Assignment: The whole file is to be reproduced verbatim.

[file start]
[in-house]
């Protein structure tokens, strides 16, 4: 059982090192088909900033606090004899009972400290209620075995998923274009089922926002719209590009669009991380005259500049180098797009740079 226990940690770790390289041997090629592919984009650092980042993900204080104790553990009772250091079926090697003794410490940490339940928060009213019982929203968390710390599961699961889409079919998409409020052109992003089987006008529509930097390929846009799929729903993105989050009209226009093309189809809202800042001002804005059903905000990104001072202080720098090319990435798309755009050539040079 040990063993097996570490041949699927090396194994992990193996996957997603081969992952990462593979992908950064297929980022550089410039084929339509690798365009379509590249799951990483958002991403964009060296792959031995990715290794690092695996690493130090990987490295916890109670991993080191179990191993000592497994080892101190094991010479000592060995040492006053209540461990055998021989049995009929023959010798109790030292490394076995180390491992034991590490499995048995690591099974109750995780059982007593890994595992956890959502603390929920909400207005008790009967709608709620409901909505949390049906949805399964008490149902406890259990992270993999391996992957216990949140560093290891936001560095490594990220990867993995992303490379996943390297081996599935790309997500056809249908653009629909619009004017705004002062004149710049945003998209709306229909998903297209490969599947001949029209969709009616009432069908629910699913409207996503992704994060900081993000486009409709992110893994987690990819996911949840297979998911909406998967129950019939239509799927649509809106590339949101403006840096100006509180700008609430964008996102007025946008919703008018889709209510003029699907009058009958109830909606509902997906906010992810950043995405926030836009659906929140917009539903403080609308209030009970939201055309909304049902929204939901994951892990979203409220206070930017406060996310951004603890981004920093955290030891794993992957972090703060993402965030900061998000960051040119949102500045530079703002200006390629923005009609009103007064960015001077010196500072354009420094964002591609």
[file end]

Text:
[in-house]
């Protein structure tokens, strides 16, 4: 059982090192088909900033606090004899009972400290209620075995998923274009089922926002719209590009669009991380005259500049180098797009740079 226990940690770790390289041997090629592919984009650092980042993900204080104790553990009772250091079926090697003794410490940490339940928060009213019982929203968390710390599961699961889409079919998409409020052109992003089987006008529509930097390929846009799929729903993105989050009209226009093309189809809202800042001002804005059903905000990104001072202080720098090319990435798309755009050539040079 040990063993097996570490041949699927090396194994992990193996996957997603081969992952990462593979992908950064297929980022550089410039084929339509690798365009379509590249799951990483958002991403964009060296792959031995990715290794690092695996690493130090990987490295916890109670991993080191179990191993000592497994080892101190094991010479000592060995040492006053209540461990055998021989049995009929023959010798109790030292490394076995180390491992034991590490499995048995690591099974109750995780059982007593890994595992956890959502603390929920909400207005008790009967709608709620409901909505949390049906949805399964008490149902406890259990992270993999391996992957216990949140560093290891936001560095490594990220990867993995992303490379996943390297081996599935790309997500056809249908653009629909619009004017705004002062004149710049945003998209709306229909998903297209490969599947001949029209969709009616009432069908629910699913409207996503992704994060900081993000486009409709992110893994987690990819996911949840297979998911909406998967129950019939239509799927649509809106590339949101403006840096100006509180700008609430964008996102007025946008919703008018889709209510003029699907009058009958109830909606509902997906906010992810950043995405926030836009659906929140917009539903403080609308209030009970939201055309909304049902929204939901994951892990979203409220206070930017406060996310951004603890981004920093955290030891794993992957972090703060993402965030900061998000960051040119949102500045530079703002200006390629923005009609009103007064960015001077010196500072354009420094964002591609």